Open Source Win and Fail

I have long enjoyed using Open Source Software (OSS) as a developer for many good reasons. It is not even an issue of being “free”, but of having community access to the code to learn, troubleshoot, and enhance the functionality. Support for OSS by the community is fast and accurate. As the source is scrtinized by both the white hats and the black hats, it is also make more secure from attacks and vulerabilities.

The greatness of a full OSS system is best seen by operating systems such as GNU/Linus and FreeBSD, databases like PostgreSQL, and a host of other powerful software that competes as well as or better than many commercial offerings.

We watched Linux for years, expecting it to overtabke commeercial operating systems like Windows. Each year, it seems just as far away from that goal as it did the previous year. Why is that, I wondered?

The limit of Open Source Software

Recently, Linus Torvolds (the “creator” of Linux) spoke of Abandoning the GNOME 3 GUI interface. Before that, the lastest major version of KDE 4, an alternative to GNOME on the Linux operating system, was received to a damp reception. Of course, these things happen with commercial operating systems too, like the blunders of Windows Vista. But within a year, Microsoft released a beta of Windows 7, aiming to fix the shortcomings of a new design.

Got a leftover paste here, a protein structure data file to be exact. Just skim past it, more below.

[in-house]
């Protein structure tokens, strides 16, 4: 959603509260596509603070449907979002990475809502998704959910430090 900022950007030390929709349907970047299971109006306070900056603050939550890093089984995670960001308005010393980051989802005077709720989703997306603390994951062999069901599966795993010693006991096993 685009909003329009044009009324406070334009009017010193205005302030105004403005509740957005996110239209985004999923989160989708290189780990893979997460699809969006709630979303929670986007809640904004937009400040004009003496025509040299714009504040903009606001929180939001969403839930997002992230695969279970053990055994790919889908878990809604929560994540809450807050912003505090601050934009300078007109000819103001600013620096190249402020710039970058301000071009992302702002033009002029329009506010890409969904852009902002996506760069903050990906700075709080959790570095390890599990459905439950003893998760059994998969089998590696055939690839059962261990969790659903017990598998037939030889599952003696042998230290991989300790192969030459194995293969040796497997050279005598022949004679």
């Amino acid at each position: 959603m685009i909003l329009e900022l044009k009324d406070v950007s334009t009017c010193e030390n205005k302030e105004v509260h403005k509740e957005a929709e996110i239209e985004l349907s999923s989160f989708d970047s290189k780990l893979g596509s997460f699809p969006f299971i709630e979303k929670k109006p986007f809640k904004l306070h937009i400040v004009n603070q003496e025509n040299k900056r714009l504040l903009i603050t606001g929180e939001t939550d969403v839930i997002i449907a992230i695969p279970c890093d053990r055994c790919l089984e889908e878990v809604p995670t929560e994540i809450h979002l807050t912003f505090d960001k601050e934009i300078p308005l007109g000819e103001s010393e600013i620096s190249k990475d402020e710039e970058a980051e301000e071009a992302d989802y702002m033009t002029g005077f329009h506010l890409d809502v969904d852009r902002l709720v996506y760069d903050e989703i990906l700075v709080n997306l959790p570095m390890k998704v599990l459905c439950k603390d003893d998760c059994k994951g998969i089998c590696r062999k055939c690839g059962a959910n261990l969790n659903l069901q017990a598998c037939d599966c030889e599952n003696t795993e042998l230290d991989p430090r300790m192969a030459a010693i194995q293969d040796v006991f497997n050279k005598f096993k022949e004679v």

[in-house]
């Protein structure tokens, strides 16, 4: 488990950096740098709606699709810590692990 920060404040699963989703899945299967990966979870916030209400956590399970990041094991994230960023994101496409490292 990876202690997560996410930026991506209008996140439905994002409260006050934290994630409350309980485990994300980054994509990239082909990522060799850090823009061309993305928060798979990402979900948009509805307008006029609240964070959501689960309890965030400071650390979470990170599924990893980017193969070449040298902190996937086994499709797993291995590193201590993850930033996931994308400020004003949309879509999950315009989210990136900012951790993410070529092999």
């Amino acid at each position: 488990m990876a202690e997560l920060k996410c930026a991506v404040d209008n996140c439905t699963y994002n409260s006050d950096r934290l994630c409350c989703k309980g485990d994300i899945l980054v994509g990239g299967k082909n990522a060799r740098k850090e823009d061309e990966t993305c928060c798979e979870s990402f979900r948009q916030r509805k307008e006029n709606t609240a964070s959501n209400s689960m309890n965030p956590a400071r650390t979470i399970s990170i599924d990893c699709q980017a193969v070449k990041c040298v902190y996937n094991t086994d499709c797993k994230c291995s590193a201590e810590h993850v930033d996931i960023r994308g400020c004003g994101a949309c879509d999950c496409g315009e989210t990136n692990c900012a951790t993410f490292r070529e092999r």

Microsoft, and certainly Apple Computer have a large interest in making the increasingly complex software easy to use. Beyond operating systems, applications like MS Office, Photoshop, etc., need to maintain a user-friendly veneer on top of a complex software application.

Why does OSS fail? It does not have the same demand for interface design, ultimately commercial success. There are no interface designers creating a navifation structure across the operating system, no reaction to interface failures. They seem to stick to their plan, and blame the users for their own issues.

The OSS community creates and delivers powerful software and appeals to other developers and geeks for use on servers, but until they can compete for users on interface design, theye will always loose the desktop wars.